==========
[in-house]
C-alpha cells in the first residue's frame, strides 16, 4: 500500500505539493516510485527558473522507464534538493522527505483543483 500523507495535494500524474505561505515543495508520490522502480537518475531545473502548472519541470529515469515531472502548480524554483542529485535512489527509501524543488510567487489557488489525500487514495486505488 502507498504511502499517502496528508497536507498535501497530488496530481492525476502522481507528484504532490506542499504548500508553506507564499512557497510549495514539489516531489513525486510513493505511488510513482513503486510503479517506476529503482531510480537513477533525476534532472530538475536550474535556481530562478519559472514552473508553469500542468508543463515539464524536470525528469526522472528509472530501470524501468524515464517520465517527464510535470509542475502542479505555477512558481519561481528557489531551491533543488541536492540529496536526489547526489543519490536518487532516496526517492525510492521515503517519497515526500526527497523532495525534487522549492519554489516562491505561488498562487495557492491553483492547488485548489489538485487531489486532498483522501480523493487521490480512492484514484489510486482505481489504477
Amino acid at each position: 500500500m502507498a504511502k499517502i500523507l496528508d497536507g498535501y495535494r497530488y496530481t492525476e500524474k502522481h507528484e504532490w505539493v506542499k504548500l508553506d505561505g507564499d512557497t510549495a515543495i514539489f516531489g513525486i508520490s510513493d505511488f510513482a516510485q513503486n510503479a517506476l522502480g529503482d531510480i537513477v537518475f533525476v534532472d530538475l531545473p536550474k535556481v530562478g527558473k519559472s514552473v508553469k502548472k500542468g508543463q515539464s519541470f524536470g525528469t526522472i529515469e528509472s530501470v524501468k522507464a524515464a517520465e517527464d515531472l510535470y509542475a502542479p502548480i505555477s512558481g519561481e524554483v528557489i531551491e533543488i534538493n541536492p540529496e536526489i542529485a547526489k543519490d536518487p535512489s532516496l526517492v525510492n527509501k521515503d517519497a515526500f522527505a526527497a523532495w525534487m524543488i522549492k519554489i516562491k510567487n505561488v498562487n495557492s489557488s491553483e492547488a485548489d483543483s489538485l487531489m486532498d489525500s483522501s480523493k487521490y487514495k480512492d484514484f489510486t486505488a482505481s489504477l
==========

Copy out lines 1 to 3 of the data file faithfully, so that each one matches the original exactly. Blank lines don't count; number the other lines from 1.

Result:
[in-house]
C-alpha cells in the first residue's frame, strides 16, 4: 500500500505539493516510485527558473522507464534538493522527505483543483 500523507495535494500524474505561505515543495508520490522502480537518475531545473502548472519541470529515469515531472502548480524554483542529485535512489527509501524543488510567487489557488489525500487514495486505488 502507498504511502499517502496528508497536507498535501497530488496530481492525476502522481507528484504532490506542499504548500508553506507564499512557497510549495514539489516531489513525486510513493505511488510513482513503486510503479517506476529503482531510480537513477533525476534532472530538475536550474535556481530562478519559472514552473508553469500542468508543463515539464524536470525528469526522472528509472530501470524501468524515464517520465517527464510535470509542475502542479505555477512558481519561481528557489531551491533543488541536492540529496536526489547526489543519490536518487532516496526517492525510492521515503517519497515526500526527497523532495525534487522549492519554489516562491505561488498562487495557492491553483492547488485548489489538485487531489486532498483522501480523493487521490480512492484514484489510486482505481489504477
Amino acid at each position: 500500500m502507498a504511502k499517502i500523507l496528508d497536507g498535501y495535494r497530488y496530481t492525476e500524474k502522481h507528484e504532490w505539493v506542499k504548500l508553506d505561505g507564499d512557497t510549495a515543495i514539489f516531489g513525486i508520490s510513493d505511488f510513482a516510485q513503486n510503479a517506476l522502480g529503482d531510480i537513477v537518475f533525476v534532472d530538475l531545473p536550474k535556481v530562478g527558473k519559472s514552473v508553469k502548472k500542468g508543463q515539464s519541470f524536470g525528469t526522472i529515469e528509472s530501470v524501468k522507464a524515464a517520465e517527464d515531472l510535470y509542475a502542479p502548480i505555477s512558481g519561481e524554483v528557489i531551491e533543488i534538493n541536492p540529496e536526489i542529485a547526489k543519490d536518487p535512489s532516496l526517492v525510492n527509501k521515503d517519497a515526500f522527505a526527497a523532495w525534487m524543488i522549492k519554489i516562491k510567487n505561488v498562487n495557492s489557488s491553483e492547488a485548489d483543483s489538485l487531489m486532498d489525500s483522501s480523493k487521490y487514495k480512492d484514484f489510486t486505488a482505481s489504477l